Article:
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Muslims Attend Slain Priest’s Church Reopening

PARIS – Muslims joined a special mass where an elderly priest was killed last July, rejecting violence in the name of religion and stressing their support for mutual interfaith relations between followers of both faiths.

“It will be a day of brotherhood … I hope that all local people will be there, believers or not,” Mohamed Karabila, representing the local mosque, told Agence France Presse (AFP) on October 2 before Sunday’s mass.

The Saint-Etienne-du-Rouvray church, a focal point of a small town of some 27,000 near the city of Rouen, reopened its doors on Sunday.

The church held a special penitential mass to mark the occasion and pay tribute to Father Jacques Hamel.

The 85-year-old priest was killed on July 26th in an attack claimed by ISIS.

In a show of inter-faith solidarity, Muslims and Jews were among the mourners on that occasion.

“He was a good priest. I always went to see him and he never refused to be of service,” said 81-year-old Mafalda Pace, who lives just next door to the 16th-century church.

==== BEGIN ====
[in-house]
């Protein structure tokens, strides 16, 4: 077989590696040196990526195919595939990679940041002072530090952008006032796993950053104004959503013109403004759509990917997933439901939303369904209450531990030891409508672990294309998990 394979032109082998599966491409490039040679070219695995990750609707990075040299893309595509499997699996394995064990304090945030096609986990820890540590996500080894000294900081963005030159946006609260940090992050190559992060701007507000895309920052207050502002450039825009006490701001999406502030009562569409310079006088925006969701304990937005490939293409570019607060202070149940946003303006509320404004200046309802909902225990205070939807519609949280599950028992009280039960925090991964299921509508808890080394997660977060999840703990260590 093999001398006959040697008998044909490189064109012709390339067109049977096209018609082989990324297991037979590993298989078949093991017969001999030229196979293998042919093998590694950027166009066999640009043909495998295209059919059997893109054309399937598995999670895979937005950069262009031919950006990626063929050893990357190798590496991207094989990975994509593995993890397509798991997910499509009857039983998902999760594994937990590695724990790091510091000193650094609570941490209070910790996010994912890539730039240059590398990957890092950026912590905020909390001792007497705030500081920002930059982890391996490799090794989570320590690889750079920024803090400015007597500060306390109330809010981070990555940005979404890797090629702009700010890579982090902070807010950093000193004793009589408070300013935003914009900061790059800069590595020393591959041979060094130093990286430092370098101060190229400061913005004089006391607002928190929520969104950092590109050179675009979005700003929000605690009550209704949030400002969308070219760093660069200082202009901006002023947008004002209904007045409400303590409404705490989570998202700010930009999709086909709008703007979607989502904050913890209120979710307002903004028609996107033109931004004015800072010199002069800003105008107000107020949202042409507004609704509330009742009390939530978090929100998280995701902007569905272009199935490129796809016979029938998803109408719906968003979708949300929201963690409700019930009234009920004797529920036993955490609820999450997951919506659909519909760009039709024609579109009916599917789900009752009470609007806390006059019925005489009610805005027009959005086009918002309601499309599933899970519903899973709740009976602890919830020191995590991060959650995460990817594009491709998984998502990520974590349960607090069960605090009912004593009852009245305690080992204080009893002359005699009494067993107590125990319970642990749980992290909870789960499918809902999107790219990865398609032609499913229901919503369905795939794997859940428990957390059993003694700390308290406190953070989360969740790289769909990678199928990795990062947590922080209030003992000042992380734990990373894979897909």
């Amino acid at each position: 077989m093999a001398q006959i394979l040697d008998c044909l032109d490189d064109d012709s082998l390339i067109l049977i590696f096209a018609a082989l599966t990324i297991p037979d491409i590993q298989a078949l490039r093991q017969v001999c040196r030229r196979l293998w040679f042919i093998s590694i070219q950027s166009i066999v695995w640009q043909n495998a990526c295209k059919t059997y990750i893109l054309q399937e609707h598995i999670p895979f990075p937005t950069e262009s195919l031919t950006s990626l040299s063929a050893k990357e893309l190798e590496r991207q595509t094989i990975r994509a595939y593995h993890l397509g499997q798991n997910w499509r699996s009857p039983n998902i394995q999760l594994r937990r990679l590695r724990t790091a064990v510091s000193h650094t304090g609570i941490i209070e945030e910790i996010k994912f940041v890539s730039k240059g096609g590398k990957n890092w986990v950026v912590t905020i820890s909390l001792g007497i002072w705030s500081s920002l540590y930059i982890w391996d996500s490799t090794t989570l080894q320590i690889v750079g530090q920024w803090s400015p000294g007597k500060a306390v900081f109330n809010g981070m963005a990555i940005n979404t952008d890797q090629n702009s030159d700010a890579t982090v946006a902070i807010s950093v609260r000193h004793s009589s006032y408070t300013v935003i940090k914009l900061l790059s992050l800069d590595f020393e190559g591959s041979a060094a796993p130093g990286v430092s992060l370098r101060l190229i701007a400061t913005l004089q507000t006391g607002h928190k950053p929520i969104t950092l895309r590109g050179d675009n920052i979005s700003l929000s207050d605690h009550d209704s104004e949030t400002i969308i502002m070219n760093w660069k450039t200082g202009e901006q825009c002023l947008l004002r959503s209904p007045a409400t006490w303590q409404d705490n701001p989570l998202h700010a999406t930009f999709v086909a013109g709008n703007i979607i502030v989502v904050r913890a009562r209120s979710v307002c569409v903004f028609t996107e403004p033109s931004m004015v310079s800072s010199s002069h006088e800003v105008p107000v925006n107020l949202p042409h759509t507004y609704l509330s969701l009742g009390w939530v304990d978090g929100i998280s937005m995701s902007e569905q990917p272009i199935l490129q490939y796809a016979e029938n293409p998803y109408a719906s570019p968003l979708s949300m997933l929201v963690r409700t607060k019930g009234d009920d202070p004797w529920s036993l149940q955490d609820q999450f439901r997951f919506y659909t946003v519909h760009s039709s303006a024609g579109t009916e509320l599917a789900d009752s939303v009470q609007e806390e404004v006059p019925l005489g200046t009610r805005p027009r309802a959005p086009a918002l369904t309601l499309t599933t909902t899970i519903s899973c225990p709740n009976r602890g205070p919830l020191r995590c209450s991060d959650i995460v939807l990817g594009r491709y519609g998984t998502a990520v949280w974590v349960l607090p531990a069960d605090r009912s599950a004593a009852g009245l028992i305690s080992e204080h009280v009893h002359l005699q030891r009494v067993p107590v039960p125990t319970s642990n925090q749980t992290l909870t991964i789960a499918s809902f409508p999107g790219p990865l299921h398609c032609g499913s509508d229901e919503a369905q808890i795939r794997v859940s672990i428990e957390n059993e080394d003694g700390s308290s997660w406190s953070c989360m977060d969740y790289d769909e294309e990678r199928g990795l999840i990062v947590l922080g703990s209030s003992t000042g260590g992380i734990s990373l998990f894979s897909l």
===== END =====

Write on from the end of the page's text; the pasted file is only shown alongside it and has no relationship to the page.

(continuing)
Local clergy joined the archbishop for Sunday’s services, which followed a mid-afternoon procession to the church with members of the local Muslim community pledging to join.

Many Muslims also attended the ceremony, which was relayed on a big screen in the town square.

“This is a new stage of healing, of convalescence,” said town mayor Hubert Wulfranc, who hopes to erect a monument in memory of Fr Hamel.

Muslim leaders came out shortly after the horrendous attacks to condemn them.

Among those condemning the attack were the French Council for the Muslim Religion (CFCM) and Dalil Boubakeur, rector of the Grand Mosque in Paris, said the attack was a “blasphemous sacrilege which goes against all the teachings of our religion.”

The Union of Islamic Organizations of France (UOIF) has also condemned the shocking attack, expressing its full support to all the Christian communities in France.

The CFCM itself called it a “terrifying and horrifying act”, and was were backed by the Muslim group CRCM (Conseil régional du culte musulmam), which announced that it would hold a minute of silence for the victims on Thursday.